On December 20, following Lincoln’s election, South Carolina’s seceded from the Union. The "cotton states" of MississippiFloridaAlabama, Georgia, Louisiana, and Texas followed in January and February 1861. On February 4, 1861, delegates from six states — South Carolina, Mississippi, Florida, Alabama, Georgia, and Louisiana — met to establish a unified government that they named the Confederate States of America. A few days later, Mississippi’s Jefferson Davis was elected its president.

 

By the time Abraham Lincoln was inaugurated as president of the United States on March 4, 1861, Texas also had joined the Confederacy. And on April 12, Confederate forces attacked the U.S. military garrison at Fort Sumter, South Carolina. That battle started the U.S. Civil War that didn’t end until November 1865.

 

President Lincoln’s Emancipation Proclamation declared an end to slavery effective January 1, 1863 – but only in Confederate States, not in slave-owning border states Missouri, Kentucky, Maryland, and Delaware that remained in the Union, and not in the Indian Territories that sided with the Confederacy.[xiv]

 

The four-year War Between the States”[xv] did not end until after Confederate General Lee surrendered to Union General Grant on April 9, 1865, at the Battle of Appomattox Court House. And the Emancipation Proclamation didn’t deliver freedom to enslaved people in Texas until later that year. Texas being the Confederate state most distant from Washington D.C., federal troops finally arrived on June 19, 1865 – 2½ years after the Proclamation’s effective date – to read the proclamation publicly in Galveston and set people free in Texas by executive decree.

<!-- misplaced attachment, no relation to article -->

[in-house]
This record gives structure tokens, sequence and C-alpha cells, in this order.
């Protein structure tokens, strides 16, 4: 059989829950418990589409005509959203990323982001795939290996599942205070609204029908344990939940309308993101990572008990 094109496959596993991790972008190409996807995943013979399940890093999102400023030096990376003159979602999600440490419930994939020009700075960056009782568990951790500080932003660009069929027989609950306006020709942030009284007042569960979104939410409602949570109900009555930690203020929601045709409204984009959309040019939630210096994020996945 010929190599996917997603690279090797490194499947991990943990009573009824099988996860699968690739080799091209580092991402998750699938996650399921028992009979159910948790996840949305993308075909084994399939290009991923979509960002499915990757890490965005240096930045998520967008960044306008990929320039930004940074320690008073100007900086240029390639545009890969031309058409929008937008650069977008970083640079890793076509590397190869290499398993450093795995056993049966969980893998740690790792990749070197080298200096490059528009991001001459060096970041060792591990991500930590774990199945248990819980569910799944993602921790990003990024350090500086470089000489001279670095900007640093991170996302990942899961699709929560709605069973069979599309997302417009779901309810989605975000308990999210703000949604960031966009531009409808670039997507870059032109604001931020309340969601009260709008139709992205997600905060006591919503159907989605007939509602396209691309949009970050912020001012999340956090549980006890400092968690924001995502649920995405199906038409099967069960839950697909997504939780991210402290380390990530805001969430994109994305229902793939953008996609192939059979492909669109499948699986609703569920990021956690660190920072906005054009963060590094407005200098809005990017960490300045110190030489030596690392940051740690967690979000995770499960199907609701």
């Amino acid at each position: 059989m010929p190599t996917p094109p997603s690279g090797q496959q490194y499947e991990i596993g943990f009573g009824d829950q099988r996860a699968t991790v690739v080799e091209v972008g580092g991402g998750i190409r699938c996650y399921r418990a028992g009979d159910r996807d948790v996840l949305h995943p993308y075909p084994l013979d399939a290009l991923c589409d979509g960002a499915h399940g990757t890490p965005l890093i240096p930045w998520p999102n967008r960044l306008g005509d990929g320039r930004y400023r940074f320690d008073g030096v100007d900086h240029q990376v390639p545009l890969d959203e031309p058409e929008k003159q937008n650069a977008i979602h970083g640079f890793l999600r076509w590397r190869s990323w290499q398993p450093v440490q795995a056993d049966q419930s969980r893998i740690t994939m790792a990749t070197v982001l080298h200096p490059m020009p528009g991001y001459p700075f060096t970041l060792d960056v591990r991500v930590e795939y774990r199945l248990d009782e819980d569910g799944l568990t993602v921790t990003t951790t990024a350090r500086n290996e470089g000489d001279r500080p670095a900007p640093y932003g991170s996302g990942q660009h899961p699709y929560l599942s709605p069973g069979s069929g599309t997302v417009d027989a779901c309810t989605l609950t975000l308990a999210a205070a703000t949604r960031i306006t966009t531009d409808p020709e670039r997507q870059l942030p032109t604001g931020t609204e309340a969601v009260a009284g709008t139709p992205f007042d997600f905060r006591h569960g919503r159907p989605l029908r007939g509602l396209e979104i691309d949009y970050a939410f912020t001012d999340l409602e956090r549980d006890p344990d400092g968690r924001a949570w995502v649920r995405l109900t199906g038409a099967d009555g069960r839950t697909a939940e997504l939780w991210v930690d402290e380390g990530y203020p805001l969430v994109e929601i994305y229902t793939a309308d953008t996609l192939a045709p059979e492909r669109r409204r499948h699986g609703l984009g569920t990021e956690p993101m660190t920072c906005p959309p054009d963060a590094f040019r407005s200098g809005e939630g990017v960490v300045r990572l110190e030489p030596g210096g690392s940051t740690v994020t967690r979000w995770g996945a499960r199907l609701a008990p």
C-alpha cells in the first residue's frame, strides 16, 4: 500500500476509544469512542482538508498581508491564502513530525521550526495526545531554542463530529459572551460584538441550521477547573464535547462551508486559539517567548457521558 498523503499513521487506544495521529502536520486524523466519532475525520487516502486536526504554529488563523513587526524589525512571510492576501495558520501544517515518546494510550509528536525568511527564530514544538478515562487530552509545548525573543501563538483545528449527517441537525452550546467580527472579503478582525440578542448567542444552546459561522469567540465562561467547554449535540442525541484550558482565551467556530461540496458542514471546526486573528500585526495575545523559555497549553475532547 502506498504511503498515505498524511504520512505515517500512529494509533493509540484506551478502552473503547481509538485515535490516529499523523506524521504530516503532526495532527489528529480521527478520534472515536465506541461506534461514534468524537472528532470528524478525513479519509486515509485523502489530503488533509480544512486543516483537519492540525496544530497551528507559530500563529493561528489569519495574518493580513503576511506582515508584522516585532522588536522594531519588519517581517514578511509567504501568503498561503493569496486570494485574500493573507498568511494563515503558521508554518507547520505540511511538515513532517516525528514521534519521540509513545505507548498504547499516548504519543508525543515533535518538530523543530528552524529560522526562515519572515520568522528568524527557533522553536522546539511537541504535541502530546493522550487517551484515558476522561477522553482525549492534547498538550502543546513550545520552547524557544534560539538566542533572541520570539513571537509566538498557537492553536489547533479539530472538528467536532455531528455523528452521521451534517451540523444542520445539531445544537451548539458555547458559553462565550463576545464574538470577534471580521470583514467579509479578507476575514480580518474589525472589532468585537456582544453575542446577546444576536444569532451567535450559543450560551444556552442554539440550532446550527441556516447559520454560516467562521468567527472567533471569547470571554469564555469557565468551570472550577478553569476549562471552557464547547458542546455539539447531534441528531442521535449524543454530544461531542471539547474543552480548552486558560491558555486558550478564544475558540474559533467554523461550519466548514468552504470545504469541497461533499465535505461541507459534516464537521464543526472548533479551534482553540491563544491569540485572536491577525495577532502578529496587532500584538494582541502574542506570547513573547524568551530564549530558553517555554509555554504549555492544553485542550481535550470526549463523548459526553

Slavery did not end for all Americans outside the Confederacy until the December 1865 ratification of the 13th Amendment, which enshrined the end of slavery into the Constitution.[xvi] But even the 13th Amendment didn’t end slavery in the continental United Sates. That didn’t happen until the 1866 Treaty with the Choctaw and Chickasaw, when enslaved people held in the Indian Territories that sided with the Confederacy were released. (1866) U.S. Treaty with the Choctaw & Chickasaw Nations • (blackpast.org).

 Juneteenth’s Current Significance

Ending slavery in America didn’t end institutional racism or race-based violence.[xvii]  “Black people in the US continue to feel the impacts of enslavement today in the form of structural racism, violence, discrimination and disparities in health, housing, education, economics, policing and law enforcement. Mass protests in response to pervasive racial inequality, and the killing of Black people, like George Floyd, Breonna Taylor, and Ahmaud Arbery, reflect America's failure to provide redress for this long history of abuse. Psychological and mental harms stemming from enslavement and anti-Black racism persist and require comprehensive remedy.